Chloë showed the probably typical but unbecoming "Are there more presents for me?" attitude during Christmas, but other than that they were both delightful during the holidays. They enjoyed their toys, helped clean up without much grumbling, helped enthusiastically with baking. Chloë's fairly good at measuring out dry ingredients, and is eager to say "I can do that!" whenever I introduce a new step. She wants to learn about cracking eggs, but I'm not ready for that yet. Maia likes to stand on the chair with Chloë and dip her fingers into things. Chloë got an easel for Christmas, and when Eric started to put it together, she clamored to help. "I don't think there's much you can do," he told her, "but we'll see." But, in fact, she helped gather and hold things, keep track of the "L," hold pieces in place, and screw on the wing nuts. She also did her first screw-driving helping to change batteries in her moon and stars. We'll have her fixing the roof in no time.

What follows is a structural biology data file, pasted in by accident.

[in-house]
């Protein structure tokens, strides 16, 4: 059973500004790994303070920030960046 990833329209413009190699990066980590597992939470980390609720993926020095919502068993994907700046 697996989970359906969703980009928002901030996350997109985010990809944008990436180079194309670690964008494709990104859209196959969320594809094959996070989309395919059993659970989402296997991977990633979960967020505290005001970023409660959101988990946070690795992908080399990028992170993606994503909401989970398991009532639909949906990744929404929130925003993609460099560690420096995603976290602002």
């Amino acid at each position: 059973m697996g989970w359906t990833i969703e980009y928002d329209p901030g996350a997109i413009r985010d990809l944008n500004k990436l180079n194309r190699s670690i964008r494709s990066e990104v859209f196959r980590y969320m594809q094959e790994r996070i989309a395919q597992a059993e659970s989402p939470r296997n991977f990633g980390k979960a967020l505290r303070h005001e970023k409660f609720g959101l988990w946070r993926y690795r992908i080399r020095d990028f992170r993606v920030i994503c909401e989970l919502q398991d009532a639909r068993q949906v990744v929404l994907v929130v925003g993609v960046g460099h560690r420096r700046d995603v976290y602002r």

She's still keenly interested in the alphabet and counting. She's getting better at the teens and can work her way up to one hundred if you prompt her a few times. She also knows two plus two is four, though I'm not sure she could do two plus three. 

Maia is talking, talking, always talking. A lot of it is mimicking, especially anything Chloë says; but she comes up with her own sentences too. Like "Mama eating pizza too" and "Mitten falling down!" and "Daddy sleeping, tiptoe, shhh," and, heart-meltingly, "Happy see you Mama." She's starting to take more interest in her wardrobe, and whenever I help her on with something she particularly likes, she wants to go show Daddy.